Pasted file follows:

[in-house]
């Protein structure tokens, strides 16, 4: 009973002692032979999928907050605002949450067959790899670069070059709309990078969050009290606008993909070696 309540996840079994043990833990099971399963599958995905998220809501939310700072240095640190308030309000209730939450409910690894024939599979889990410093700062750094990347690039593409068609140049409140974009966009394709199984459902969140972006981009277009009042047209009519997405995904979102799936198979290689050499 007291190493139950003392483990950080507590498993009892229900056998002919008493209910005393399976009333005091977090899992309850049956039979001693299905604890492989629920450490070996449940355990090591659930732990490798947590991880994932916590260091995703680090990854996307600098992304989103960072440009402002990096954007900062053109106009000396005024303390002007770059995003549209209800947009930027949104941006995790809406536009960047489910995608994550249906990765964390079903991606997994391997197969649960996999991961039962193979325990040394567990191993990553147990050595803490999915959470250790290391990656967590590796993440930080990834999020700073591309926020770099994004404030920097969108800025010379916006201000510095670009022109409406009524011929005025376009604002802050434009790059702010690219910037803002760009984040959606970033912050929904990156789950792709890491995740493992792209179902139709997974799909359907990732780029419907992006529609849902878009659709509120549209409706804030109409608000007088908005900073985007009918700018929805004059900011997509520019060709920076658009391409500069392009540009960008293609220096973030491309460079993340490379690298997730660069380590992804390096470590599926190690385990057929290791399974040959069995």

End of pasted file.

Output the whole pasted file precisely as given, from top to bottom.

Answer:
[in-house]
């Protein structure tokens, strides 16, 4: 009973002692032979999928907050605002949450067959790899670069070059709309990078969050009290606008993909070696 309540996840079994043990833990099971399963599958995905998220809501939310700072240095640190308030309000209730939450409910690894024939599979889990410093700062750094990347690039593409068609140049409140974009966009394709199984459902969140972006981009277009009042047209009519997405995904979102799936198979290689050499 007291190493139950003392483990950080507590498993009892229900056998002919008493209910005393399976009333005091977090899992309850049956039979001693299905604890492989629920450490070996449940355990090591659930732990490798947590991880994932916590260091995703680090990854996307600098992304989103960072440009402002990096954007900062053109106009000396005024303390002007770059995003549209209800947009930027949104941006995790809406536009960047489910995608994550249906990765964390079903991606997994391997197969649960996999991961039962193979325990040394567990191993990553147990050595803490999915959470250790290391990656967590590796993440930080990834999020700073591309926020770099994004404030920097969108800025010379916006201000510095670009022109409406009524011929005025376009604002802050434009790059702010690219910037803002760009984040959606970033912050929904990156789950792709890491995740493992792209179902139709997974799909359907990732780029419907992006529609849902878009659709509120549209409706804030109409608000007088908005900073985007009918700018929805004059900011997509520019060709920076658009391409500069392009540009960008293609220096973030491309460079993340490379690298997730660069380590992804390096470590599926190690385990057929290791399974040959069995």